Mike @ 4/28/2014 8:41 PM

Is it just me or do the majority of 4th Amendment cases involve drug trafficking? Who's footing the bill for the criminals? Rarely see one involving a shoplifter or vandalism. Why is that? Been a Peace Officer for a long time and have noticed this trend. Oh and Thanks SCOTUS, it is about public safety. These types of stops have been happening for a long time with usually just a warning to the offender as that is what is appropriate, though from time to time someone goes to jail.

gapp @ 4/29/2014 12:19 AM

What about "Crime Stoppers", that's annoymous all the time.

Jim B. @ 5/1/2014 9:05 AM

Samuel Clement, the Court didn't "throw out probably cause" here and they aren't saying that any old anonymous tip will do to justify police action. They are addressing whether "reasonable suspicion" can be based on an anon tip (there is a big difference there). And not just any old anon tip, one that supplied a sufficient amount of detail as to the crime reported (reckless driving), the suspect vehicle (Silver Ford F-150, CA plate 8D94925) and the time and location of the crime (Hwy 1, mile 88 south bound, 5 minutes ago). The officers then located the vehicle a short time later (about 20 minutes after the crime) at the approximate location it would have traveled to since the report (mile 69). All of those details added together give this tip it's veracity and provides the officers with the reasonable suspicion to make a stop. The arrest was based on what the officers saw and smelled after that point (probable cause), not on the tip itself.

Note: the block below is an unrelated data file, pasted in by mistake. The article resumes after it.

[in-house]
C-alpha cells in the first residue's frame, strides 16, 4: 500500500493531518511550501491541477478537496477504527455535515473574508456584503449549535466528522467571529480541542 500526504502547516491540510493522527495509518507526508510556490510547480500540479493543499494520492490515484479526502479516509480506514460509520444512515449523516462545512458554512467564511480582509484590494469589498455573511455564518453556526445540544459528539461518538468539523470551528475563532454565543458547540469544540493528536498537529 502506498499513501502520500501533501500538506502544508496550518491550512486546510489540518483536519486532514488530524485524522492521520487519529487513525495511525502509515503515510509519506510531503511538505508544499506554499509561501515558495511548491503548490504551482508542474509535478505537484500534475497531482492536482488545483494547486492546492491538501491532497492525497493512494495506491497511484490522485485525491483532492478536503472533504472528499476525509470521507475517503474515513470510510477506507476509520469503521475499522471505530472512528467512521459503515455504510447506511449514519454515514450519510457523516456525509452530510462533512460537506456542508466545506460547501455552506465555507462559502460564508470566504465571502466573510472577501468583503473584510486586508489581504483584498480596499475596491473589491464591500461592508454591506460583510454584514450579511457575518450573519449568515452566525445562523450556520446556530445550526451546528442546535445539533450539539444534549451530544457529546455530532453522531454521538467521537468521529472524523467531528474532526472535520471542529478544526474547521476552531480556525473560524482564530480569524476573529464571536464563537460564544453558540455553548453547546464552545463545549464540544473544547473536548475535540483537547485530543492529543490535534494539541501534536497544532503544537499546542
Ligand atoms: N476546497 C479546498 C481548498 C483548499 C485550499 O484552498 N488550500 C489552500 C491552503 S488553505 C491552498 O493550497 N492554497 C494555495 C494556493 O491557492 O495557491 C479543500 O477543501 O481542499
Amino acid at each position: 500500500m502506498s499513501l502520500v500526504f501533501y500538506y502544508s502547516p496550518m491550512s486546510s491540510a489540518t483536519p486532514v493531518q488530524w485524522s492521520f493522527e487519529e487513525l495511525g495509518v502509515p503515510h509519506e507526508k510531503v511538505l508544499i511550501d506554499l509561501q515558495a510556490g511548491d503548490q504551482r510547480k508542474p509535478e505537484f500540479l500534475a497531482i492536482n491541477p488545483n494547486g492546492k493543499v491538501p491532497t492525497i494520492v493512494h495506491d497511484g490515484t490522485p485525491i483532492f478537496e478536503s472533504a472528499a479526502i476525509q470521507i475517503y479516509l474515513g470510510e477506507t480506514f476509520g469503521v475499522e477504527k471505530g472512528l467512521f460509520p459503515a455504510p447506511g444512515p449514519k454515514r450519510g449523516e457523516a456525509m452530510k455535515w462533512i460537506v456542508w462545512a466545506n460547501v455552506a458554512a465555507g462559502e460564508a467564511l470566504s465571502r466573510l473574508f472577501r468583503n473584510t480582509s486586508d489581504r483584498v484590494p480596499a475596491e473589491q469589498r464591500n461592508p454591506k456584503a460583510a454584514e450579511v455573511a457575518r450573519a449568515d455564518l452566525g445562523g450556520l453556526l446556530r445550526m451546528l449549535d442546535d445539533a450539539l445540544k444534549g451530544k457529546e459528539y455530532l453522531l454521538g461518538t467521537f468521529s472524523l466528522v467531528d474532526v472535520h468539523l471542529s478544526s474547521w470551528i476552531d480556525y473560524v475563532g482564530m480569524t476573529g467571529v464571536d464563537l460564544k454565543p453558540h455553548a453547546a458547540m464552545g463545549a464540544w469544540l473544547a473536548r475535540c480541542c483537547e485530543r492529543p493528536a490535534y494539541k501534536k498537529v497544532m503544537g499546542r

AJ @ 5/1/2014 11:44 PM

A tip? No different than the Secret Police in West Germany! The isn't doing the will SCOTUS of "We The People" just the Ruling Class Elites, and New World Order Globalists! If "Public Safety" really mattered, Illegal Aliens would be DEPORTED! Period. You can find them in Chinese, and Mexican restaurants etc.

But if I call Congress or the Police. They don't deport them? What a stupid double standard! Are people Morons? This is more control for the Control Freaks to give more Corrupt Ruling Elites more POWER!

I've seen traffic hand out tickets galore in my 'hood. Pick on how War Vets are parked. Meanwhile, crazy "Legal Iranian" kill people down town driving drunk with Visas? No deportation Holder, and O intervene!

How about instead of Rating out "bad drivers" we get rid of people who steal SS#s, come here illegally or legally and play the system first?

Sounds like an Iron Curtain is in the USA to me!!! Public Safety = Newspeak for Controlling unwashed masses!

Sonny @ 5/2/2014 1:35 PM

Time to adjust those meds a bit there AJ.